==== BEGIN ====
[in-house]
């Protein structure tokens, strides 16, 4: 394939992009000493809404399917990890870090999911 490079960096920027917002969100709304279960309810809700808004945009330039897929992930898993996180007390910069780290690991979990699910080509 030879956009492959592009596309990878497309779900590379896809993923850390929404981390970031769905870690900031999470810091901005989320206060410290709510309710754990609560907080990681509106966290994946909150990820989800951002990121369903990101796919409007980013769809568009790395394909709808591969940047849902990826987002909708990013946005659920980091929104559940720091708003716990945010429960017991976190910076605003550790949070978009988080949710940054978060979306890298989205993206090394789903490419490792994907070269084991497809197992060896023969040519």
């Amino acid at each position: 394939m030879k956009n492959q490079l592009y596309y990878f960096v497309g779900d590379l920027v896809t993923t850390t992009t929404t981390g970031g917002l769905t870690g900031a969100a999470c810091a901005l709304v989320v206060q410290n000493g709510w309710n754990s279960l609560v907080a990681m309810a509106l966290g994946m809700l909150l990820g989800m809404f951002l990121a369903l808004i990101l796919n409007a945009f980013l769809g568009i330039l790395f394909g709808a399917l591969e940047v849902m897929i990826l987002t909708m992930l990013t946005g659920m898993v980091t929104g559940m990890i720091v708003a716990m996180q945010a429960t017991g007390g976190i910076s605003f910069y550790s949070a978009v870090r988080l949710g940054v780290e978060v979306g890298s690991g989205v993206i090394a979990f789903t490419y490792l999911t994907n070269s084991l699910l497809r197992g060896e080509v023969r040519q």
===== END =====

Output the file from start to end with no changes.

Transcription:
[in-house]
């Protein structure tokens, strides 16, 4: 394939992009000493809404399917990890870090999911 490079960096920027917002969100709304279960309810809700808004945009330039897929992930898993996180007390910069780290690991979990699910080509 030879956009492959592009596309990878497309779900590379896809993923850390929404981390970031769905870690900031999470810091901005989320206060410290709510309710754990609560907080990681509106966290994946909150990820989800951002990121369903990101796919409007980013769809568009790395394909709808591969940047849902990826987002909708990013946005659920980091929104559940720091708003716990945010429960017991976190910076605003550790949070978009988080949710940054978060979306890298989205993206090394789903490419490792994907070269084991497809197992060896023969040519």
């Amino acid at each position: 394939m030879k956009n492959q490079l592009y596309y990878f960096v497309g779900d590379l920027v896809t993923t850390t992009t929404t981390g970031g917002l769905t870690g900031a969100a999470c810091a901005l709304v989320v206060q410290n000493g709510w309710n754990s279960l609560v907080a990681m309810a509106l966290g994946m809700l909150l990820g989800m809404f951002l990121a369903l808004i990101l796919n409007a945009f980013l769809g568009i330039l790395f394909g709808a399917l591969e940047v849902m897929i990826l987002t909708m992930l990013t946005g659920m898993v980091t929104g559940m990890i720091v708003a716990m996180q945010a429960t017991g007390g976190i910076s605003f910069y550790s949070a978009v870090r988080l949710g940054v780290e978060v979306g890298s690991g989205v993206i090394a979990f789903t490419y490792l999911t994907n070269s084991l699910l497809r197992g060896e080509v023969r040519q």